Pilot Bill Schroeder, 63, who has just arrived for the morning briefing, says the winds barreling across the Sierras can be deadly to small aircraft and are responsible for the majority of crashes in the state. Schroeder is a master certified flight instructor with a specialty in mountain flying. He tells me that even expert pilots can easily fall victim to the nasty Sierra winds. "The Sierras are an abrupt outcropping straight out of the ground," he says. "Four miles from Minden they rise 12,000 feet. On the western side of the Sierra, the air follows the slope upward. But as soon as the mountains crest, the air tumbles over the leeward side into Nevada; think of a river flowing over a big rock and then spilling down the backside like a waterfall." When pilots head west toward California, they make a beeline to the mountains, thinking they have ample distance from their departure point—such as the 5,700-foot-long airstrip at Hilton's ranch—to get over the Sierra crest.
This might work in the Appalachians, says Schroeder, because those hills slope more gradually, or in the Rockies, where the difference in elevation between the point of takeoff and the Continental Divide is much less. "But here the wind is forced to rise rapidly and can accelerate to well over 130 miles per hour, creating severe downdrafts on the lee side." Fossett's airplane had a top speed of 155 mph. Even a moderate gust would halve his airspeed almost instantly. "The tumbling air can turn an aircraft upside down, cause structural damage in flight, and eventually cause a crash," says Schroeder.

While searching for Fossett the Nevada CAP air crews spotted six other wrecks they weren't looking for. "We checked them all out," Derk says. "There were no skeletal remains. We got tail numbers and serial numbers and determined that at some point they had all been identified."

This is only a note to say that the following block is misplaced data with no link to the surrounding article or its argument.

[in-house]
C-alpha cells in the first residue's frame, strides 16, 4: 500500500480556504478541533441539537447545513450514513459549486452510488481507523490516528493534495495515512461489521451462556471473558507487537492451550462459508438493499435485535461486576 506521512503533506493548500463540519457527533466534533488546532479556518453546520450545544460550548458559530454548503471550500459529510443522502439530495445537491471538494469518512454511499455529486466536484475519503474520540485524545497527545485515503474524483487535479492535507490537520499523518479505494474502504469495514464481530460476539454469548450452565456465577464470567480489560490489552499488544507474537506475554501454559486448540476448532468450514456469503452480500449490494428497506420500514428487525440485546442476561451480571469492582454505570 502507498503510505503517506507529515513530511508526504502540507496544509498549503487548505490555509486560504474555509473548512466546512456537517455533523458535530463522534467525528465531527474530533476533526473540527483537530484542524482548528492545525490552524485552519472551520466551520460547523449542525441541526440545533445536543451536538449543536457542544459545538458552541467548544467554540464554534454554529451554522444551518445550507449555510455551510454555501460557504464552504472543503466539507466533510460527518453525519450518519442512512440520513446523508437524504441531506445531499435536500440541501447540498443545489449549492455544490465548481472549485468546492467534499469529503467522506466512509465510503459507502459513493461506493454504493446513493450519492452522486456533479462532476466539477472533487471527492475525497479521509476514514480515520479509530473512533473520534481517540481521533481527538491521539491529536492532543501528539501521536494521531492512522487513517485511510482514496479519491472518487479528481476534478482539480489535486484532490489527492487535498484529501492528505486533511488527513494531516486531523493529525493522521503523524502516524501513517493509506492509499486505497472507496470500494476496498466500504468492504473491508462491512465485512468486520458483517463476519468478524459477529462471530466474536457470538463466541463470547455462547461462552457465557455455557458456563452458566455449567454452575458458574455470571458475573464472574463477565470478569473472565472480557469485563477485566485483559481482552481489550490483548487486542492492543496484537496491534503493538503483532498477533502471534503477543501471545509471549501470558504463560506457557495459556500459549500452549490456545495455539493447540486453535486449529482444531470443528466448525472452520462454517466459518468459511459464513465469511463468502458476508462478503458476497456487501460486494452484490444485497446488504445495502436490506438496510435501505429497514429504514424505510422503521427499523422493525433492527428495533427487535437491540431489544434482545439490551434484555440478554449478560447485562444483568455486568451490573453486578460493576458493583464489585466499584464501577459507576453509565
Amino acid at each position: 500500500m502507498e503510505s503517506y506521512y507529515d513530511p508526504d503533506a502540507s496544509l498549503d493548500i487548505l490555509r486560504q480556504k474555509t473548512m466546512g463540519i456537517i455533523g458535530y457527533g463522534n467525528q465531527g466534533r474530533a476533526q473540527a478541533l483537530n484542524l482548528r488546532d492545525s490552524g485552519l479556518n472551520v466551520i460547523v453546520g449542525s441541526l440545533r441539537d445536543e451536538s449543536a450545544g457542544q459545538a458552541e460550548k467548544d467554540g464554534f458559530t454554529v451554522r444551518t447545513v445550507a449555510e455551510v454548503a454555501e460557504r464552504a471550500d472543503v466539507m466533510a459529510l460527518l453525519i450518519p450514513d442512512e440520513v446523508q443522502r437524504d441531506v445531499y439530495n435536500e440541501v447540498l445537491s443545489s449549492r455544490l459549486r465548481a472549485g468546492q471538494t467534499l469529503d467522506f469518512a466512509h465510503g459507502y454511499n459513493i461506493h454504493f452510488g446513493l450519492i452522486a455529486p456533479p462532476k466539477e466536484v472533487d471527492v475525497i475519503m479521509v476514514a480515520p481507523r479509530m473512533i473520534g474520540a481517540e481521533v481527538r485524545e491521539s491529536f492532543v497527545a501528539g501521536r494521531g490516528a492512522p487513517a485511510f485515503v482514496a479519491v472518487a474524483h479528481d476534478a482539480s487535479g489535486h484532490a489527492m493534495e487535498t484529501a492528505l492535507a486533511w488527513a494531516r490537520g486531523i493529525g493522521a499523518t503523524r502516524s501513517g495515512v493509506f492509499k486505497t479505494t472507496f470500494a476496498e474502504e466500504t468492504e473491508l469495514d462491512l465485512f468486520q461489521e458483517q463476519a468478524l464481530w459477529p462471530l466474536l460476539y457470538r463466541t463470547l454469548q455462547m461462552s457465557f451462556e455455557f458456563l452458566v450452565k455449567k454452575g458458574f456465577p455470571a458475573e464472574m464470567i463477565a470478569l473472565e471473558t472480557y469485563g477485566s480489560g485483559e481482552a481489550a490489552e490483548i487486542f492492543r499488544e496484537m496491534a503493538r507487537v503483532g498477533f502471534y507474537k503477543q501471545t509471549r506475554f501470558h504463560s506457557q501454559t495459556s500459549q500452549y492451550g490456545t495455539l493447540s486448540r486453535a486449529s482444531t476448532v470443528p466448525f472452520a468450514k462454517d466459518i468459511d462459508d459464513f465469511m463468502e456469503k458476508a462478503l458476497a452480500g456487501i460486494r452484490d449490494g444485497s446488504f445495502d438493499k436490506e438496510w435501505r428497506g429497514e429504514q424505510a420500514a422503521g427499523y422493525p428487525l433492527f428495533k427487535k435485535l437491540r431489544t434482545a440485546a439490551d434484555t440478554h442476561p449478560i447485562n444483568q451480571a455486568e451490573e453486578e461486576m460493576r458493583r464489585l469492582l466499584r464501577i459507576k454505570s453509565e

Still, flying over this terrain, you can understand how a wreck might be lying right under your nose but go unnoticed for decades. "People think Nevada is a big flat desert, but it's the most mountainous state in the U.S.," says Cynthia Ryan. Indeed, Nevada encompasses 314 named mountain ranges, and it has more peaks over 10,000 feet than any other state. Though it's the seventh largest state in the nation, it's the eighth least populated, and no wonder: It's a buckled, folded, twisted labyrinth of sheer slopes and jagged volcanic rock.
In this terrain, even a Boeing 747 could disappear.

Think I'm exaggerating? Consider this: United Airlines lets passengers eavesdrop on the pilots' communications with air traffic control. On my flight into Reno, as the Airbus A320 descended, I heard a controller repeatedly ask our pilot to switch on his transponder—a radar transmitter that conveys aircraft identity and location—and the pilot kept insisting it was "operational and working normally." After some back and forth, the voice on the ground finally conceded that the terrain must be blocking the signal. That may explain why pings from Fossett's ELT were never heard.